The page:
By Staff Reporter
A LEGAL think-tank, Veritas, says Vice President Constantino Chiwenga cannot initiate any law-making procedures on behalf of the Ministry of Health as his controversial appointment to the portfolio last month was illegal.
Chiwenga was appointed Health Minister by President Emmerson Mnangagwa late last month despite claims he was constitutionally ineligible for the job when he was still substantive VP.
He came in as a replacement for the sacked Obadiah Moyo.
Chiwenga has moved to issue a Statutory Instrument amending an earlier Covid-19 lockdown order.
In terms of the Constitution, vice-presidents cannot hold a ministerial position, although they may be asked to supervise certain portfolios on a ceremonial basis.
Ministers are granted secondary law-making powers by the Constitution.
The SI, titled: Public Health (Covid-19 Prevention, Containment and Treatment) (National Lockdown) (Consolidation and Amendment) Order was published in the Gazette as SI 200 of 2020.
The new order re-enacts the previous order, incorporating all the amendments made to it, and making a few additional changes.
Some of the amendments include changes to the national curfew from 6 pm – 6 am to 8 pm – 6 am and rescheduling business closing times from 3 pm to 4:30 pm which were announced as a cabinet decision.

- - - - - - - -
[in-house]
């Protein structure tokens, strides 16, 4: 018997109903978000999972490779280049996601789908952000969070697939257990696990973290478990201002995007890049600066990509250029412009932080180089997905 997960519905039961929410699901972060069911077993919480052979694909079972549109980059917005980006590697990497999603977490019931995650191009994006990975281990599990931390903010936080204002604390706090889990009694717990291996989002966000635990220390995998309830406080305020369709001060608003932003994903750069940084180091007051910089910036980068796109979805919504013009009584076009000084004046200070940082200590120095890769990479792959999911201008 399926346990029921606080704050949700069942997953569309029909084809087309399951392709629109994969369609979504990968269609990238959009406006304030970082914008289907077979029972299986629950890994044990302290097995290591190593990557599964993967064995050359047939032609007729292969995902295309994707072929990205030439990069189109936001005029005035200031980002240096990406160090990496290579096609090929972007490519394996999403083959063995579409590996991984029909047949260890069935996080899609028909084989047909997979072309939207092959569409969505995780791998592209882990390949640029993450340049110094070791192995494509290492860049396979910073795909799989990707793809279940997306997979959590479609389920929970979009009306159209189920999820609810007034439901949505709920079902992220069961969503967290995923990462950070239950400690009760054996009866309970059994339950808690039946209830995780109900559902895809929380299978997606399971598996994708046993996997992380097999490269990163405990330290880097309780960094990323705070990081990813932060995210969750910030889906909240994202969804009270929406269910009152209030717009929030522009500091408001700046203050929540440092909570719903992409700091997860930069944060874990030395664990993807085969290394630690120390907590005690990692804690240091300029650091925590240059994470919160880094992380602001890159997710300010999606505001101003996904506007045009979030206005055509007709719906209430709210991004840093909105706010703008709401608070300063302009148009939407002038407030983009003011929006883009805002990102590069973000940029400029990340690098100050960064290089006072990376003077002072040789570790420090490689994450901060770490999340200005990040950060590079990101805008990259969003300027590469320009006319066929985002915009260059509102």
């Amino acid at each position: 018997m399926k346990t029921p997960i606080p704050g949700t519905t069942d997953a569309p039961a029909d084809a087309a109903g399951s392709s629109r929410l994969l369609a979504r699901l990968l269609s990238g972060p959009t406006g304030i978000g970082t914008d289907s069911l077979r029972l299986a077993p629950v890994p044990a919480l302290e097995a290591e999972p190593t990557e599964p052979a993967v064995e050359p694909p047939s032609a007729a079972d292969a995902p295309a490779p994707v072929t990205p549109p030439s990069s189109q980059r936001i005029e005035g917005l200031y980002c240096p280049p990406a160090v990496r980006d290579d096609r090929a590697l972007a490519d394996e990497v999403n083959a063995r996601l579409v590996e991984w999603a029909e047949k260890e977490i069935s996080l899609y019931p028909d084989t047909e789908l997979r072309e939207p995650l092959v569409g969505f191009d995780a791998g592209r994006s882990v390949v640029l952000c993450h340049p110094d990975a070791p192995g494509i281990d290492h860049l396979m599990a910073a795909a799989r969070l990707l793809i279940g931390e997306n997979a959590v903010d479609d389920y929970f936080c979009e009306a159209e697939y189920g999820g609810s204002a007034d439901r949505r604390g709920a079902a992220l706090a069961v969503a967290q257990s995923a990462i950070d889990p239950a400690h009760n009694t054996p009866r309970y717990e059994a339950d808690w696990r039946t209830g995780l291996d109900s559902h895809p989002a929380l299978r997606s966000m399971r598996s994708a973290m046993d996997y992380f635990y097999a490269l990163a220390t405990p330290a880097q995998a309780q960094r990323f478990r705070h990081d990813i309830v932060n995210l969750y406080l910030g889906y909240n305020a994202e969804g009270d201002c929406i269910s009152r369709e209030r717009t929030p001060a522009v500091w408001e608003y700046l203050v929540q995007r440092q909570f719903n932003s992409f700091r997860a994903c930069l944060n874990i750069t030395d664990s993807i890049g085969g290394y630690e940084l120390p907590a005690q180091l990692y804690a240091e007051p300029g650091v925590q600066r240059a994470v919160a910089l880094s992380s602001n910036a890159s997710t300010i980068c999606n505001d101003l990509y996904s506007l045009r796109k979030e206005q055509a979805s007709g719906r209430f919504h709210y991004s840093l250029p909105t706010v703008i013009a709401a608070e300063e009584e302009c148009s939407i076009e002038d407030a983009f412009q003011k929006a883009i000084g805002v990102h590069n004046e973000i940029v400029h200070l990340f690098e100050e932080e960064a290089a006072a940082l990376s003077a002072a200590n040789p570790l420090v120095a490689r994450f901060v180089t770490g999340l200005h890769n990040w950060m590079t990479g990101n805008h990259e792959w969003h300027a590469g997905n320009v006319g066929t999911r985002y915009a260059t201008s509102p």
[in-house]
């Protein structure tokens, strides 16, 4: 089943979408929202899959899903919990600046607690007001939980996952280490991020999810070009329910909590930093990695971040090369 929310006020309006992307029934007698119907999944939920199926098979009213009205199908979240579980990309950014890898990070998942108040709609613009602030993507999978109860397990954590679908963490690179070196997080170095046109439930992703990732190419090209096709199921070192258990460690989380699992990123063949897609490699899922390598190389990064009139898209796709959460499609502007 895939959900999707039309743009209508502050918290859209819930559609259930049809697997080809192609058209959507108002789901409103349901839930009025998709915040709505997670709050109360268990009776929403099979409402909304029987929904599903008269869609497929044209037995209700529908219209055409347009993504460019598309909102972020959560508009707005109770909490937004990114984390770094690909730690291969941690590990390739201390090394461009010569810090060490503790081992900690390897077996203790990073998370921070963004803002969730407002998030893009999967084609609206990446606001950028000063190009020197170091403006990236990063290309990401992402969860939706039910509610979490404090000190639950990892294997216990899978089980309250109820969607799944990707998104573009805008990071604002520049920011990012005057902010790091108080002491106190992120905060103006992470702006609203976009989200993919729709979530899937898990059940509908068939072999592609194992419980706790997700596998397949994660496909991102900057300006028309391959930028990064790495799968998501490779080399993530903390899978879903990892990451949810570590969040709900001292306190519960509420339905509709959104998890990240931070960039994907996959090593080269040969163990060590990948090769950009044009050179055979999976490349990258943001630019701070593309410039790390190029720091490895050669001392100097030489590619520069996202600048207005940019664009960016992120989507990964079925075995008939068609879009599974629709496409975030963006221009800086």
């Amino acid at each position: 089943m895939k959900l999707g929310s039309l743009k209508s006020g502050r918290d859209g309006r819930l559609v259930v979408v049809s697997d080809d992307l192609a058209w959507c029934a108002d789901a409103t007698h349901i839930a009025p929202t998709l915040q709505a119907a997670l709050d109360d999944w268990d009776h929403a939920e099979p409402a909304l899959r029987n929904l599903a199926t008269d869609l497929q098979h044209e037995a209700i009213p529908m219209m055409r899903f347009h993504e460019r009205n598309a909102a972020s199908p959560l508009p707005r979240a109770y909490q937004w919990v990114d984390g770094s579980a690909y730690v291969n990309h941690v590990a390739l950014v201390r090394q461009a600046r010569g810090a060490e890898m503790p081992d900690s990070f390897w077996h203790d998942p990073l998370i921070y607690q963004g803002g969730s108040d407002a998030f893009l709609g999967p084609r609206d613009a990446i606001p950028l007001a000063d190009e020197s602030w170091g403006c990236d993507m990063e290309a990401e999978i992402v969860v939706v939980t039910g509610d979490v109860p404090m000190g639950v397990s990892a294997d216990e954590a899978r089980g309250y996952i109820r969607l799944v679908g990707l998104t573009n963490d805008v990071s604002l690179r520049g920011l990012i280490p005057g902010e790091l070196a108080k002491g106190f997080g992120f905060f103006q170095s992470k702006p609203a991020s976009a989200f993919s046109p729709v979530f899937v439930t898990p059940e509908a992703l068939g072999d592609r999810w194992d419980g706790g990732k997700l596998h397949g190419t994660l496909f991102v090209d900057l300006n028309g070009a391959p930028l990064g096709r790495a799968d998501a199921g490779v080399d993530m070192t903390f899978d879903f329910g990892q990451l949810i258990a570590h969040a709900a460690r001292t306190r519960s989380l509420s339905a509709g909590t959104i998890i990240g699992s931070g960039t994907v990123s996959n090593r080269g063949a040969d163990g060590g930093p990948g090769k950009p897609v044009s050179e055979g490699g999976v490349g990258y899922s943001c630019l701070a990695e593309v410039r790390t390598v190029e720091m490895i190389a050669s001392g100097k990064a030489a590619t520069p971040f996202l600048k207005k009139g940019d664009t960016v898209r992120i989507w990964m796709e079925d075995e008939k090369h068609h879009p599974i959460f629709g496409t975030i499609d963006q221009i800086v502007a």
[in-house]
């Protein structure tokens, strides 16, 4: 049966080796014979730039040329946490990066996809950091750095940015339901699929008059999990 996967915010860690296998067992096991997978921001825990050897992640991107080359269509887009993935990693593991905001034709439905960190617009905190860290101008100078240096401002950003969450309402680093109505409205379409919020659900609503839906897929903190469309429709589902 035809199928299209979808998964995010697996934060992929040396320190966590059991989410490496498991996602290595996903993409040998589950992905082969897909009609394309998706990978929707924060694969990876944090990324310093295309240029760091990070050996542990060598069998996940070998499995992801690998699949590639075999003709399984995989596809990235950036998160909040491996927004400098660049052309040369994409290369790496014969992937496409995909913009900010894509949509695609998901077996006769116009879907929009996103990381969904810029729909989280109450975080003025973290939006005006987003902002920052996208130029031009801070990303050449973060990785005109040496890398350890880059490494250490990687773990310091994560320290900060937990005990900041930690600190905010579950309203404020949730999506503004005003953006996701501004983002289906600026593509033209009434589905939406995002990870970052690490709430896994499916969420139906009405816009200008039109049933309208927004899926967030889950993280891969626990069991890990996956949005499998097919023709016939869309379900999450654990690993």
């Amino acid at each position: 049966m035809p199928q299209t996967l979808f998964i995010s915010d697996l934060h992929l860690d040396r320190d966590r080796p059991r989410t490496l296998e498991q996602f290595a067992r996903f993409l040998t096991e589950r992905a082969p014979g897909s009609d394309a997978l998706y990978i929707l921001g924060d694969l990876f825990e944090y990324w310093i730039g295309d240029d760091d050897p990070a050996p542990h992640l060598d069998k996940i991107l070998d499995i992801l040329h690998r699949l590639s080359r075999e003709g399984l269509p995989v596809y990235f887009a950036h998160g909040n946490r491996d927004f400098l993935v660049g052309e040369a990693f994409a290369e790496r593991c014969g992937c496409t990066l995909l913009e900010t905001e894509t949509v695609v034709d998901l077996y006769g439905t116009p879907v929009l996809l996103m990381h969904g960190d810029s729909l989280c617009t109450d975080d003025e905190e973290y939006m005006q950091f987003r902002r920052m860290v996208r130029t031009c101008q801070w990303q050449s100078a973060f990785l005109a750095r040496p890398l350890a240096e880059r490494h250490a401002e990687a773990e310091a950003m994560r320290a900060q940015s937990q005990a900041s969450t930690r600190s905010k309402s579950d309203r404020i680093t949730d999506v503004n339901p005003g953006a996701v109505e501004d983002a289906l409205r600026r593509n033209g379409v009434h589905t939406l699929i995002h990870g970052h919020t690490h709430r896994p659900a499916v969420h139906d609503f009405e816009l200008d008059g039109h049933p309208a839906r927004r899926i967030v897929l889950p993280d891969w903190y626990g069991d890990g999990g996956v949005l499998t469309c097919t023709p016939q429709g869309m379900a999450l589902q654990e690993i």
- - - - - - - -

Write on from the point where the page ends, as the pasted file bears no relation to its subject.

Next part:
“The new order was purportedly made by ‘the Minister of Health’ but there has been no such Minister since Dr Obadiah Moyo was dismissed in early July,” Veritas said in its weekly bulletins.
“On the 4th August, the President’s Office announced that Vice-President Chiwenga had been appointed Minister of Health and Child Care with immediate effect.
“Such an appointment was illegal because section 103 of the Constitution prohibits vice-presidents from holding other public offices such as that of a minister ‒ though section 99 allows them to be given responsibilities including the administration of a ministry or department,” the think tank said.
“If therefore, the President’s announcement meant what it said ‒ that VP Chiwenga was being appointed Minister of Health rather than an administrator of the Ministry of Health ‒ then the appointment was illegal.
“The point is not just a legalistic quibble. If the new order was made by someone who had no right to make it, then it is void.”